This review contains spoilers.
Castle Piscul Draculi and the surrounding woods have a haunted and tragic reputation, but for Jena and her four sisters it’s their beloved home. They’ve spent their childhoods roaming the grounds and discovering the castle’s secrets — including a hidden portal only they can use.
Through this portal lies the Other Kingdom, a land of magic controlled by the fey. Every full moon the sisters cross the Bright Between and dance through the night with the creatures who have become their friends.
But when their father falls ill and must recover in warmer climates, the sisters are left with only their cousin Cezar for support…and it seems he intends to do more than be a kindly advisor.
Their trips to the Other Kingdom are no longer the fun diversions they once were. Jena’s older sister Tatiana falls in love with a dangerous fey, a village girl is found dead, and Cezar wants the woods around Piscul Draculi razed to the ground.
With the help of her sisters, a pet frog who is more than he seems, and her own wits, Jena must face dangers she could never have imagined. Failure means losing her family, her home, and the Other Kingdom she has come to love.
Things didn’t get off to a great start. Jena spends just a little too much time describing her other sisters’ beauty and lovely figures and dismissing herself as “plain” and “bushy-haired.” My (Other) Kingdom for a YA lead who doesn’t do this!
Every member of book club immediately dubbed cousin Cezar “shady AF,” a description that only got more accurate as the novel continued. Most of us had a little trouble getting into the story, but found ourselves enjoying it more the further we read.
Wildwood Dancing is based on two of Grimm’s Fairy Tales (“The Twelve Dancing Princesses” and “The Frog Prince”), and is set in the mountains of Transylvania. It’s clear that author Juliet Marillier did a lot of research about the area, and was able to integrate these German tales with the folklore of Romania and the “Night People.”
While Jena was a great character, we all agreed that we would have liked to see the story from different characters’ perspectives. What conversations were Tatiana and Sorrow having just out of earshot? What demented reasoning was Cezar using to justify his behavior with the sisters? How must Costi have felt being trapped in the body of a frog for so long? Not having these perspectives doesn’t ruin the story, but it would have been nice to “narrator-hop.”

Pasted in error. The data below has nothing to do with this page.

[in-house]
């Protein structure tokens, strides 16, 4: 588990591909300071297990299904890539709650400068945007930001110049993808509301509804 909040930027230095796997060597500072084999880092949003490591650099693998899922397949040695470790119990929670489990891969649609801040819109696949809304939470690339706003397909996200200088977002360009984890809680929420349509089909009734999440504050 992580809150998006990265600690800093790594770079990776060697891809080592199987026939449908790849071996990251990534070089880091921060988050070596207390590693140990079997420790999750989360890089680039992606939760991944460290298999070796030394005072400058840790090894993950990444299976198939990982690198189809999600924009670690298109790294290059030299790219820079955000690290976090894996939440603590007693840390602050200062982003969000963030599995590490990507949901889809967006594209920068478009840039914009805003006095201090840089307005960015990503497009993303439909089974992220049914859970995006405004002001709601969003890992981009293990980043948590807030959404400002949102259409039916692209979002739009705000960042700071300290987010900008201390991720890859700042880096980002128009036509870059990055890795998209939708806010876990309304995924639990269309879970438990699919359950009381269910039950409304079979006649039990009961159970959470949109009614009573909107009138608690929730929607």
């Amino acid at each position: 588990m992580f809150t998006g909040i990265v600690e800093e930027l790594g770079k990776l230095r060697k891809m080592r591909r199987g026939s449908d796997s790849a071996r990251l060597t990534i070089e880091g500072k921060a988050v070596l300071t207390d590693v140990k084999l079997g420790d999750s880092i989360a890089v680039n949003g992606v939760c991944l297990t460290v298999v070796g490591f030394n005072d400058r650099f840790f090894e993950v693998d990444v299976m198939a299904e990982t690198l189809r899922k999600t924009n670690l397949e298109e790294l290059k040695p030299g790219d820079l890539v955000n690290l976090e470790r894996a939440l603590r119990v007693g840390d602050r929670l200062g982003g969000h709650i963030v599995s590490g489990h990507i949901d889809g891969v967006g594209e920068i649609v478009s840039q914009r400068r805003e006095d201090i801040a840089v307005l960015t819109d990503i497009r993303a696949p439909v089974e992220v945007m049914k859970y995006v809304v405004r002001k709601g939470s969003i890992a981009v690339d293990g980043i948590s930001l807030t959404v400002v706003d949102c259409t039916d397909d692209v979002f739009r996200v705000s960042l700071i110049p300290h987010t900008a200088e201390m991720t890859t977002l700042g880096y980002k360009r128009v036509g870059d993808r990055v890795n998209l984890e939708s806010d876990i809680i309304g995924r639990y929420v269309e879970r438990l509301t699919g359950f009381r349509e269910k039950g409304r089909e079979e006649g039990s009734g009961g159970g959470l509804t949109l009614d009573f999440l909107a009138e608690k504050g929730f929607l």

The story was well-liked all around. Only one person caught the Gogo/Costi twist before it happened, and we all agreed that the relationship between him and Jena felt the most realistic. Myself and one other person felt the book dragged a little toward the end. We’d reach what felt like a final scene, realize there was more, read what we thought was actually the final scene, then turn the page to find a new chapter.
Personally, I found the Tatiana/Sorrow story very tedious. We only see them meet a few times, and never hear their conversations. To me it seems ridiculous that Tatiana would fall so hard for an almost complete stranger that she wastes away without him. To me it felt like just another YA trope in a book that otherwise defied expectations and kept me on my toes.
The ending was satisfying enough, with Cezar gone, Costi as the returned-seemingly-from-the-grave hero, and he and Jena engaged. I thought the sequel, Cybele’s Secret, might show us the sisters’ attempts to see their beloved Tatiana in the Other Kingdom once again, but it doesn’t seem too closely related. It does, however, seem more interesting, at least to me. I’d rather read about the “smart sister” and her adventures with a lost pagan cult than about Jena’s marriage or their attempts to find Tatiana.
I likely wouldn’t have picked up Wildwood Dancing on my own, and probably won’t read the sequel unless a copy drops into my lap. But it had some great moments, great relationships, and excellent themes about love, friendship, and the importance of the choices we make.